GUADALAJARA, Mexico (AP) — Mexico’s Chivas beat Toronto FC 4-2 on penalty kicks Wednesday night to win the CONCACAF Champions League and the right to play in the Club’s World Cup for the first time in its history.
Toronto got the 2-1 win in the Akron stadium to force the penalty kicks, where the Mexicans scored their four shots while Jonathan Osorio and Michael Bradley missed for Toronto.
Orbelin Pineda put the home side ahead at the 18th, but Jozy Altidore tied it at the 25th and Sebastian Giovinco added a goal in the 43rd for Toronto.
Chivas won the first leg 2-1 and the series finished with a 3-3 draw.
In the penalty kicks, Oswaldo Alanis, Jesus Godinez, Alan Pulido and Angel Zaldivar scored for Chivas.
Giovinco and Marco Delgado did it for Toronto.
Guadalajara, along with America the ‘winningest’ team in Mexico with 12 league championships, won their second CONCACAF title, their first since 1962.
“I’m happy because we achieved something important and deep, this will the first participation for Chivas in a Club’s World Cup, the players gave everything they had because they want to be part of history,” Chivas coach Matías Almeyda said. “It was tough game against a great opponent, we needed an international title, the players needed it and so did I.”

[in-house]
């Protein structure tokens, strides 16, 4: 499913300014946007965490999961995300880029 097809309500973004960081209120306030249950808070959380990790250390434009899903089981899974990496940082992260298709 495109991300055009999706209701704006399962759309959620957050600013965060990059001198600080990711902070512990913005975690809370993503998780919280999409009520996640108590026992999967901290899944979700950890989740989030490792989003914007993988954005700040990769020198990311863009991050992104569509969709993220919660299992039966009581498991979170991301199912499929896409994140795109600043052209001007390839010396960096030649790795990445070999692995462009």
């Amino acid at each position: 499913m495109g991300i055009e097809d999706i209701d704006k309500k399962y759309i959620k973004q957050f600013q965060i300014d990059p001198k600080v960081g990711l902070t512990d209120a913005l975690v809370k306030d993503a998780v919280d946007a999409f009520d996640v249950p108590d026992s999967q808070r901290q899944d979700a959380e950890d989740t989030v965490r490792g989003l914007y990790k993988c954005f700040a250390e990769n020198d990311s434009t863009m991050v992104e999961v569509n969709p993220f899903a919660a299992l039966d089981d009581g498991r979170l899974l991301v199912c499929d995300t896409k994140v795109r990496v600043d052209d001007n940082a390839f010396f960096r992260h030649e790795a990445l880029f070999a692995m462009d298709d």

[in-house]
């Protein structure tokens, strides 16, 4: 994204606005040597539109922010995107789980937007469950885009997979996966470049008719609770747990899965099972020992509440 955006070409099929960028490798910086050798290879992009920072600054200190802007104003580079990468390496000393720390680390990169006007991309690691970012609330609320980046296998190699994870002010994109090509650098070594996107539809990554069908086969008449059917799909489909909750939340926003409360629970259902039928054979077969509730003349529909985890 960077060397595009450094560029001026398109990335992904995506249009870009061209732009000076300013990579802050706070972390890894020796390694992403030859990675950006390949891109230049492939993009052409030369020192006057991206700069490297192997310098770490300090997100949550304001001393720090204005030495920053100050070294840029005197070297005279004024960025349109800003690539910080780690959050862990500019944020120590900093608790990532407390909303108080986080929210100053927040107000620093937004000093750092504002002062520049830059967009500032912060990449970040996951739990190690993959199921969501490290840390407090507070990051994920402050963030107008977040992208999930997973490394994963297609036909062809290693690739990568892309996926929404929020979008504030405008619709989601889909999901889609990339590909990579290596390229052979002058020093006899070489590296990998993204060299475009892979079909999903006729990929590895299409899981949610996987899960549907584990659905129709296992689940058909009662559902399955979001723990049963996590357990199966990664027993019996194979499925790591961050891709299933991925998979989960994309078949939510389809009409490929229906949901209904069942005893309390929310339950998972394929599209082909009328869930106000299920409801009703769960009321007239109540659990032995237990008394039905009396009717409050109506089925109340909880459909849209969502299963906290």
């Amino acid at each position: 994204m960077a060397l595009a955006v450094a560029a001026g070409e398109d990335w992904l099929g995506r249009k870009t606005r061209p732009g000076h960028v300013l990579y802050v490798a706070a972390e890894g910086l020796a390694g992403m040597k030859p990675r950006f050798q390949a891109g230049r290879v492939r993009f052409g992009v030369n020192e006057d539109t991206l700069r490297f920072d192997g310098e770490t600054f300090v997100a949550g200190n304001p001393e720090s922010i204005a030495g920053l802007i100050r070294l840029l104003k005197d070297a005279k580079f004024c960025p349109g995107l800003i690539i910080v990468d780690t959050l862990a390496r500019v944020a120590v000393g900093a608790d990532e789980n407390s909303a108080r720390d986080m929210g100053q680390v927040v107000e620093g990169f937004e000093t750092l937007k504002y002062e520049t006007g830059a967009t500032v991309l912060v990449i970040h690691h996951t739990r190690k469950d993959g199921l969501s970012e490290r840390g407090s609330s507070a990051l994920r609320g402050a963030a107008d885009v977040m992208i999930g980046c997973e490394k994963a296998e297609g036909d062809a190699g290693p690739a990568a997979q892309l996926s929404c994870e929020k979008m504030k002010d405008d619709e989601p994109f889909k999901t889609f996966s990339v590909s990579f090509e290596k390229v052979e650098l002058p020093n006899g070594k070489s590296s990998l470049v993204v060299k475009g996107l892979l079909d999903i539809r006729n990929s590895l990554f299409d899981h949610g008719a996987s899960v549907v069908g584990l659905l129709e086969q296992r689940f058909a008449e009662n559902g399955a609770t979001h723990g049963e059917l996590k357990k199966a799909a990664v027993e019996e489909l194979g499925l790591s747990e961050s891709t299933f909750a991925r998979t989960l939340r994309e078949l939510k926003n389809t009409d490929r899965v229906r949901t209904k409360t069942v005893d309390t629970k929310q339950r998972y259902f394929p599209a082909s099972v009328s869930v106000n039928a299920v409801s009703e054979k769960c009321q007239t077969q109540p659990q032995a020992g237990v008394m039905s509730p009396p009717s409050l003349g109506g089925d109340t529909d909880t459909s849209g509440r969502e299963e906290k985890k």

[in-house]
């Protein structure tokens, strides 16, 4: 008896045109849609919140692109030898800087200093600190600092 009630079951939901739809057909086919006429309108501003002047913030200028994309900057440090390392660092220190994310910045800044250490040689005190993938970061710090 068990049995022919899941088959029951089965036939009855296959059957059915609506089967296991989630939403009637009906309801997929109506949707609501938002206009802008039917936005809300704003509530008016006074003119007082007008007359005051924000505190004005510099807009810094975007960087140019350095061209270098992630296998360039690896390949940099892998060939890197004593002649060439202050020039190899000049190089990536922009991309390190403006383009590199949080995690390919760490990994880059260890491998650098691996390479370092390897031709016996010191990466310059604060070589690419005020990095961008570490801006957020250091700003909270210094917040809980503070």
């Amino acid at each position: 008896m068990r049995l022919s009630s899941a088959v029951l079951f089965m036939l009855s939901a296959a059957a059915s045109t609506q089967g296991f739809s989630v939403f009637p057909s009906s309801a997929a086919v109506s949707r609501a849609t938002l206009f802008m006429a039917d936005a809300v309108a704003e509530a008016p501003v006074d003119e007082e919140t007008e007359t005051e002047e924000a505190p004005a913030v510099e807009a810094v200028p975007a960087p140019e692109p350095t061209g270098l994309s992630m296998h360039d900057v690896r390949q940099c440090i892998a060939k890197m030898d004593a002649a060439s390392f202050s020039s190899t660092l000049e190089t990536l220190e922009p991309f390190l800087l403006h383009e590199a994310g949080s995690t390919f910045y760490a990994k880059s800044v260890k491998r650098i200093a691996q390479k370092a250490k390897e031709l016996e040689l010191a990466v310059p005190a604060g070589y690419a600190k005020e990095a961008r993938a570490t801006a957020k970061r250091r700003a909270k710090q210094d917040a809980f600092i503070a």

Toronto was trying to become the first MLS team to win the CONCACAF title since the L.A. Galaxy did it in 2000.
“The team played a great game and won the match, but we lost the series at Toronto allowing two goals,” said Toronto’s coach Greg Vanney. “I’m proud of my team.”
Before the game, Toronto players and Vanney said that they wanted a win to give something back to the city that is still recovering from a tragedy that occurred earlier in the week when a rented van plowed into pedestrians with deadly results.
“We went out there tonight with all those back in Toronto in mind.” added Vanney. “We didn’t bring home the championship, but we hope we made them proud.”
The Mexican clubs have won this tournament in the past 13 editions. The last non-Mexican team to win it was Costa Rica’s Saprissa in 2005.